Project Management And The Fundamental Attribution Error

Paul Naybour

Q: What stands between a Project Manager and established project objectives?

A: People.

It stands to reason, then: findings in the disciplines of Psychology and Social Psychology are as relevant to Project Management as any endeavour necessitating the management, leadership, and coordination, of objective-focussed teams and individuals.
Arguably, one of the most significant findings informing these disciplines and, therefore, project management, highlights the prevalence of a phenomenon known as the ‘Fundamental Attribution Error’, and our susceptibility to it.
All too often, it reveals, we wrongly attribute behaviours to individuals: we put it down to their ‘disposition’, as opposed to acknowledging the influence of the ‘situation’ in which the behaviours occur. In this, it seems, we may be very much mistaken and may, in fact, be subject to a ‘fundamental attribution error’.
In 1961 Stanley Milgram demonstrated the capacity of ordinary citizens to inflict what they were led to believe were potentially lethal electric shocks on helpless victims; led on by the presumed authority and assurances of being held blameless by, literally, a man in a white lab coat…
A short foray on YouTube quickly returns both original footage and more recent emulations of this scenario. These experiments exposed the uncomfortable degree to which ‘situational factors’ trigger behaviours starkly at odds with an individual’s apparent ‘disposition’.
In 1971 Philip Zimbardo at Stanford University set up an experiment where volunteers were arbitrarily assigned roles as ‘prisoners’ or ‘warders’. The former were ‘arrested’ and handcuffed at home without warning then ‘incarcerated’, and found themselves, astoundingly, within the span of just one week, being systematically humiliated and terrorised, such that the experiment had to be terminated after just one week. Parallels to what occurred at Abu Ghraib abound.
Zimbardo’s subsequent book ‘The Lucifer Effect’ (2007), expands upon the power of a situation to trigger behaviours subjects subsequently struggle to explain. The situation, then, may have a lot to answer for. But if the situation can ‘turn the best to the worst’, the question is begged: can it not also ‘turn the worst to the best’?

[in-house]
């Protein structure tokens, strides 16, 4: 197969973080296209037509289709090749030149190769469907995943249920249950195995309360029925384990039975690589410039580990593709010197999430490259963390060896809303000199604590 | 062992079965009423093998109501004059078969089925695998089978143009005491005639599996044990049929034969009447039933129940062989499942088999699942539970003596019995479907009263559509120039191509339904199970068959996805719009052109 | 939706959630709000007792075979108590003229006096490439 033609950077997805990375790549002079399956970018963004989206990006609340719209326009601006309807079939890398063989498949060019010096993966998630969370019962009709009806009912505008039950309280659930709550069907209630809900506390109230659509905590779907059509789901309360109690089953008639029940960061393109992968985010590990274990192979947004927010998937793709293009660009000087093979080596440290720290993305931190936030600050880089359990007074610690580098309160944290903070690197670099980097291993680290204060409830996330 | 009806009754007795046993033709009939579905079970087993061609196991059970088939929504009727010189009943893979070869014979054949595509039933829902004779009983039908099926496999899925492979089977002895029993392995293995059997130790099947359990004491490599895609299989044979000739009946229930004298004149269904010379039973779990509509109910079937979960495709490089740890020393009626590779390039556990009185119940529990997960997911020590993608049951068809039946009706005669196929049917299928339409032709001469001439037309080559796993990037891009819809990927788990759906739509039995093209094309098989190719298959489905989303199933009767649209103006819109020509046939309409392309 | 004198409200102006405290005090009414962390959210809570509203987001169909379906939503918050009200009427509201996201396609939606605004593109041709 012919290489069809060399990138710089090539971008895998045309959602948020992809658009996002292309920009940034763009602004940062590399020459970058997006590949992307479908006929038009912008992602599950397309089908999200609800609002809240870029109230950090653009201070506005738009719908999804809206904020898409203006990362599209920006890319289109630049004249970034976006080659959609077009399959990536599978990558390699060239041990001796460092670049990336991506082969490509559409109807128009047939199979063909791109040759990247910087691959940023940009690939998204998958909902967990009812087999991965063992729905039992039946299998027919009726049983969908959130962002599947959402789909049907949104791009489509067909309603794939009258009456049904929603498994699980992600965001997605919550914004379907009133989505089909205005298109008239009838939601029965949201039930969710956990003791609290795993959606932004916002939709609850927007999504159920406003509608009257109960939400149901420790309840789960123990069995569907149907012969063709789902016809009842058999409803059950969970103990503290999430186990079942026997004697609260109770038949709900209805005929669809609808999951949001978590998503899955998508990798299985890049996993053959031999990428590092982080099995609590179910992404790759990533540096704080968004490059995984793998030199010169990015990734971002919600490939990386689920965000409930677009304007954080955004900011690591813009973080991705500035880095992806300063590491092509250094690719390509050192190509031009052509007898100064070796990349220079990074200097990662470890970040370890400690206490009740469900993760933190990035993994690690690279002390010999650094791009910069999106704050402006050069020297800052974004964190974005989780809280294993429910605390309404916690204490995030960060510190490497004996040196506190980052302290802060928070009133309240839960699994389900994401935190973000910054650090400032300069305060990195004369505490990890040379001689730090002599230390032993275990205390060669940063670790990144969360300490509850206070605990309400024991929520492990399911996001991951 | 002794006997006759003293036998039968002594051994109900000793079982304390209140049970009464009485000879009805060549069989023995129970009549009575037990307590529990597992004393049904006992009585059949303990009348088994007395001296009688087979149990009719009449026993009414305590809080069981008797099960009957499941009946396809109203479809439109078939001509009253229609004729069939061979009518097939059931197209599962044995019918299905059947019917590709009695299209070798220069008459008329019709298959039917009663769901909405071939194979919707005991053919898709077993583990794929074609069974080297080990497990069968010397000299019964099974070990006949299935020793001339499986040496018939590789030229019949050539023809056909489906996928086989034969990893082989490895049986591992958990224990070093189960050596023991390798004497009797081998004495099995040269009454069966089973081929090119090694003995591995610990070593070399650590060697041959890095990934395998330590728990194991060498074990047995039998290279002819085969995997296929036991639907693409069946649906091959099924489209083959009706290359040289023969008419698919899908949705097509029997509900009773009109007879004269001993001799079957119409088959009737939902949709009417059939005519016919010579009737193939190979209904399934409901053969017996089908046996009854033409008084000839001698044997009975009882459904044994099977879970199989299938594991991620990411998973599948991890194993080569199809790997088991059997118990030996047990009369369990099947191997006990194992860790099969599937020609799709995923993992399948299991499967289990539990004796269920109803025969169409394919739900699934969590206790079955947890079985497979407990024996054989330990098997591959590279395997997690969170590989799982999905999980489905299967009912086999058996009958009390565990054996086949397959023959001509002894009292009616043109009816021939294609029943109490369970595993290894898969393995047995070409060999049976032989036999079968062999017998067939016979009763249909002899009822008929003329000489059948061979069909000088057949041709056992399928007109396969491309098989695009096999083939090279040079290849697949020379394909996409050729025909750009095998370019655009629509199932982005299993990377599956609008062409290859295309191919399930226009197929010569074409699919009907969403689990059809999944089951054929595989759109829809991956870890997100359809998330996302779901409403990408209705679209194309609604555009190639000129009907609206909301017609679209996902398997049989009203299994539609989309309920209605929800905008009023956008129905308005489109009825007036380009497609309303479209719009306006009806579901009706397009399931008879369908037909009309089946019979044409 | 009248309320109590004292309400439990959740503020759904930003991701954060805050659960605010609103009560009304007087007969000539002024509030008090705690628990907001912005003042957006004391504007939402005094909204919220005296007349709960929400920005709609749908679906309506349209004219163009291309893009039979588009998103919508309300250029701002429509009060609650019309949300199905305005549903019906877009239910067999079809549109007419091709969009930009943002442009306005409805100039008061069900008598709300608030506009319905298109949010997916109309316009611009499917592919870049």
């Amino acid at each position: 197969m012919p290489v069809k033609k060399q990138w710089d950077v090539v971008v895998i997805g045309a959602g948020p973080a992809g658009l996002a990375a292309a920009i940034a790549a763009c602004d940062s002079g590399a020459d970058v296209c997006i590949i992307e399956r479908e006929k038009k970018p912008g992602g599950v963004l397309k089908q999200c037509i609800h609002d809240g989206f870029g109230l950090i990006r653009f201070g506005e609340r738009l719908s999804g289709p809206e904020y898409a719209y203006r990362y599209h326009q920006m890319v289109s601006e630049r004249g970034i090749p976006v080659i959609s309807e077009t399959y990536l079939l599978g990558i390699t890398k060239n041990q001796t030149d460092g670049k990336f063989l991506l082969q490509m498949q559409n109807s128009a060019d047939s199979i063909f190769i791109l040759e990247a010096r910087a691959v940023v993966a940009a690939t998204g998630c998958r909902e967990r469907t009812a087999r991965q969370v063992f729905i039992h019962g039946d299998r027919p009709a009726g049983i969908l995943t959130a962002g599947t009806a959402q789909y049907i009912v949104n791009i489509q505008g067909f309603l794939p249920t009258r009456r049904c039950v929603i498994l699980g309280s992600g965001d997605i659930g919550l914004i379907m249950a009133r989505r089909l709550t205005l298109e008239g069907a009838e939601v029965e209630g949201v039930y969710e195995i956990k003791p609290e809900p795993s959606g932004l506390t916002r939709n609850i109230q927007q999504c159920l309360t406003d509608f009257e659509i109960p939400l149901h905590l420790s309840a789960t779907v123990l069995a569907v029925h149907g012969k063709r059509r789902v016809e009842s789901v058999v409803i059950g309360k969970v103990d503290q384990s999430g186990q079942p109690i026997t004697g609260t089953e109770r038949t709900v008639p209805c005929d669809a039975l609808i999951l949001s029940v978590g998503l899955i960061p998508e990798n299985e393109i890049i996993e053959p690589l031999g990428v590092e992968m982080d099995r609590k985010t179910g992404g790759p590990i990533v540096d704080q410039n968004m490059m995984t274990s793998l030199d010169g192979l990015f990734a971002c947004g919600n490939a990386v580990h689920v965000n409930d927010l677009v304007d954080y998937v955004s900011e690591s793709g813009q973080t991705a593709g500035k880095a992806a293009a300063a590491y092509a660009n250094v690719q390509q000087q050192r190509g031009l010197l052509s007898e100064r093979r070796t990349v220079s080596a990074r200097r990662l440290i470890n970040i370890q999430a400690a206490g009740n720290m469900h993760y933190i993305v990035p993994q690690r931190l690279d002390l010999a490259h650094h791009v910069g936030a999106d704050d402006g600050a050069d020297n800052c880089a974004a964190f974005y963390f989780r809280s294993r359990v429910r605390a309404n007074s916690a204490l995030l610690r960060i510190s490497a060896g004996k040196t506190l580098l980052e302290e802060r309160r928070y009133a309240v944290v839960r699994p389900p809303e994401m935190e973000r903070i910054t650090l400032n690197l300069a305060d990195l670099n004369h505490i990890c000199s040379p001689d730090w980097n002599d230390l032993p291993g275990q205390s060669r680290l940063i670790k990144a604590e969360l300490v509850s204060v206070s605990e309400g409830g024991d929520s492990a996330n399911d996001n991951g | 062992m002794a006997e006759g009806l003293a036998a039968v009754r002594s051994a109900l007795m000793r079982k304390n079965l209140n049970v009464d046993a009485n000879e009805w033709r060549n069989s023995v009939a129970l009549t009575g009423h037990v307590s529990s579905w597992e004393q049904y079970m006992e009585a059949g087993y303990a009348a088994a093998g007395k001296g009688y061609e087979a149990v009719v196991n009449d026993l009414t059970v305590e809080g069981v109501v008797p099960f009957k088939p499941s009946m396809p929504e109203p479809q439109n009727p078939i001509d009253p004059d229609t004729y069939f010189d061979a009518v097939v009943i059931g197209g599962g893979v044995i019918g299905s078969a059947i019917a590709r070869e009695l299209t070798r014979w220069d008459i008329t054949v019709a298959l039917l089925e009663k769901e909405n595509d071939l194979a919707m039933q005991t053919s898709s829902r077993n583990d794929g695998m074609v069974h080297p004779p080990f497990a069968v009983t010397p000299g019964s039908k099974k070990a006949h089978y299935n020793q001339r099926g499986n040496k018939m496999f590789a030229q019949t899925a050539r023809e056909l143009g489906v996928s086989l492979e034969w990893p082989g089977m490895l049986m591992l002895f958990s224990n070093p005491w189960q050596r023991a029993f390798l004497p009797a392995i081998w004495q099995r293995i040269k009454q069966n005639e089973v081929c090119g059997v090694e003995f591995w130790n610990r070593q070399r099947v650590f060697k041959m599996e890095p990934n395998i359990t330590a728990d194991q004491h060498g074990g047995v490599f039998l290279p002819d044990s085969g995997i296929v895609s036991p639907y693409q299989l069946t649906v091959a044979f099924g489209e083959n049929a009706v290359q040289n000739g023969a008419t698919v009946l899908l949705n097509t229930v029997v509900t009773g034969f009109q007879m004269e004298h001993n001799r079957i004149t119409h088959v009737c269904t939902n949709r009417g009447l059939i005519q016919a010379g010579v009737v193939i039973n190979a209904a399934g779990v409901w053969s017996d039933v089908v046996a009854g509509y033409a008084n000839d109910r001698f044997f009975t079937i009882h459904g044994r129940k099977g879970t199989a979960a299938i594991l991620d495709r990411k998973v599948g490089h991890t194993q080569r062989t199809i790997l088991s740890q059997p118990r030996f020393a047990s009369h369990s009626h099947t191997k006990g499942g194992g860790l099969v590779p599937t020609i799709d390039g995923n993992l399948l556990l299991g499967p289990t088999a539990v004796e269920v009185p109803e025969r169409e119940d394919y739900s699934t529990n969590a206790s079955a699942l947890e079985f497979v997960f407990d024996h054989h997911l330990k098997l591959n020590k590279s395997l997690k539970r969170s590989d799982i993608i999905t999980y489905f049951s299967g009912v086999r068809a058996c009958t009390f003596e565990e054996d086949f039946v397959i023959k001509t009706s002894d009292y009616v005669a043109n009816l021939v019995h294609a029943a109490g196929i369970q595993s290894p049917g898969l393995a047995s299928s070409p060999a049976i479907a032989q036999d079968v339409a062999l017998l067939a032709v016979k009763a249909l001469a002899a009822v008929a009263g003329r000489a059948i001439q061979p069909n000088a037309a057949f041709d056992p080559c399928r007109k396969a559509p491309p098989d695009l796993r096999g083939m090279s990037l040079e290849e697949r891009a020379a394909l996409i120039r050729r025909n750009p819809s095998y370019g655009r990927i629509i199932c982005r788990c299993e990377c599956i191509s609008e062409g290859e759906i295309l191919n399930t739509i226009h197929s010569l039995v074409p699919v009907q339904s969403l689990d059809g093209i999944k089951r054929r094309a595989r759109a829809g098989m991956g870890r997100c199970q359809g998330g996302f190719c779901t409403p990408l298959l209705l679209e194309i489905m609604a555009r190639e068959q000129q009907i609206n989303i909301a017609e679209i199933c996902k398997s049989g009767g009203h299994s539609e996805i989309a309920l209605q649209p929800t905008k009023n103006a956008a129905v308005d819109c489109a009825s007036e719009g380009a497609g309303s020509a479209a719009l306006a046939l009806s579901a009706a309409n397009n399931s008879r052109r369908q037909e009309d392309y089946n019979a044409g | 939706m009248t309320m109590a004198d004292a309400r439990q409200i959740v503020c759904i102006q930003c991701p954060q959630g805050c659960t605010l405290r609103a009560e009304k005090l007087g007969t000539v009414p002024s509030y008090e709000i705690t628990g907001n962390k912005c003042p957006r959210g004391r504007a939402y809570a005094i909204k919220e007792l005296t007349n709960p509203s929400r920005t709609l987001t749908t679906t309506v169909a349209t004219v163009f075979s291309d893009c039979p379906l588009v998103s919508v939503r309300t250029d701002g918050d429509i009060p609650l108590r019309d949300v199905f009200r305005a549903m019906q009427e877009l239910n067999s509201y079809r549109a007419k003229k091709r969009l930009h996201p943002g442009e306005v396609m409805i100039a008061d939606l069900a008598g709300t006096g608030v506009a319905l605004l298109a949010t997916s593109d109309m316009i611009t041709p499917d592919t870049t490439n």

In fact, we may of course turn this phenomenon on it’s head, and do! When coach, mentor, manager, leader, or indeed project manager, draw out brilliant ‘winning’ behaviours and performance, managing the situation or context for this to occur, is crucial!
I began this piece highlighting how, as projects managers, we rely on our teams: they are the interface between us and the ‘coalface’; the agents through which our projects objectives are realised, or lost.
In turn, wittingly or not, they depend on us; we fail in our responsibility if we do not conscientiously attend to these contextual factors, but it is a domain over which we can exert control.
Like landmarks in this domain, the APM BoK v6 ‘Definitions’, Section 2: ‘People’, spans the division between what is designed, and how it is implemented by people, because it is people that make all the difference between success and failure.
For example, simply asking how interpersonal skills, communication, and conflict are managed, exposes fundamentally empowering or disabling ‘situational’ factors for the people involved in a project. As project managers, we effectively empower or disable team members’ ability to perform to their full potential. Transactional leadership is by its nature more directive, and while this may at times be necessary, it carries a cost.
As Milgram and Zimbardo showed, when authority demands, and gets, mere obedience, the loss of resilience and agility attending autonomy may be too high a price to pay.
These insights encourage us to engineer a project environment or culture, where our people are nurtured to thrive – not as automata, inflexibly carrying out our will, but as engaged, resilient, agile and autonomous individuals: committed, mentored and empowered in their pursuit of project objectives.

About the Author

Gordon MacKay MAPM, MInstLM, holds MBA, BSc(Hons), and BA(Hons), degrees, and has been involved in both strategic consultancy and, as he now practises; in multi-disciplinary project management. For over twenty years, the author has developed and continues to refine his leadership competencies. He has also developed significant skills as Assessor / Verifier and Mentor for the National Vocational Qualifications Programme for Senior Management.

He is the author of “Practical Leadership” a book written as a result of his first-hand experiences and aimed at all who aspire to successful Leadership.


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